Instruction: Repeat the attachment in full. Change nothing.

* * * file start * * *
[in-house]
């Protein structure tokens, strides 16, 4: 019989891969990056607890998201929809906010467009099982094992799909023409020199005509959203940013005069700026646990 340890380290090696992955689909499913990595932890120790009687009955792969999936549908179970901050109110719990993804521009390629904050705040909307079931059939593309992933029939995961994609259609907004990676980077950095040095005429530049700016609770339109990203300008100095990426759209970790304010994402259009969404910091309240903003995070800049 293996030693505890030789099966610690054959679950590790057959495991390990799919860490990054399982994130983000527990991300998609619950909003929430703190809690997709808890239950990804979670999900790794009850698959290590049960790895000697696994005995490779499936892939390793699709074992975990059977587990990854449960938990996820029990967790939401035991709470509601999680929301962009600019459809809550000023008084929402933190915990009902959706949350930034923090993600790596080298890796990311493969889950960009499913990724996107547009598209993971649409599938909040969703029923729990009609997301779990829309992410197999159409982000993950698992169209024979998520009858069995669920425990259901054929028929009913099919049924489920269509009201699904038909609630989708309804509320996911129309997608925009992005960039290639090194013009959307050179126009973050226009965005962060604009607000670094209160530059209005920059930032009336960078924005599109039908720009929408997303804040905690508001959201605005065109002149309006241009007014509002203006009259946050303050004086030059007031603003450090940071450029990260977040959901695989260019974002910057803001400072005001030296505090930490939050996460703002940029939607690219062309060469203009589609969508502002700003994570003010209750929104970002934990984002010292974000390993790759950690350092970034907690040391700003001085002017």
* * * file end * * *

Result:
[in-house]
């Protein structure tokens, strides 16, 4: 019989891969990056607890998201929809906010467009099982094992799909023409020199005509959203940013005069700026646990 340890380290090696992955689909499913990595932890120790009687009955792969999936549908179970901050109110719990993804521009390629904050705040909307079931059939593309992933029939995961994609259609907004990676980077950095040095005429530049700016609770339109990203300008100095990426759209970790304010994402259009969404910091309240903003995070800049 293996030693505890030789099966610690054959679950590790057959495991390990799919860490990054399982994130983000527990991300998609619950909003929430703190809690997709808890239950990804979670999900790794009850698959290590049960790895000697696994005995490779499936892939390793699709074992975990059977587990990854449960938990996820029990967790939401035991709470509601999680929301962009600019459809809550000023008084929402933190915990009902959706949350930034923090993600790596080298890796990311493969889950960009499913990724996107547009598209993971649409599938909040969703029923729990009609997301779990829309992410197999159409982000993950698992169209024979998520009858069995669920425990259901054929028929009913099919049924489920269509009201699904038909609630989708309804509320996911129309997608925009992005960039290639090194013009959307050179126009973050226009965005962060604009607000670094209160530059209005920059930032009336960078924005599109039908720009929408997303804040905690508001959201605005065109002149309006241009007014509002203006009259946050303050004086030059007031603003450090940071450029990260977040959901695989260019974002910057803001400072005001030296505090930490939050996460703002940029939607690219062309060469203009589609969508502002700003994570003010209750929104970002934990984002010292974000390993790759950690350092970034907690040391700003001085002017």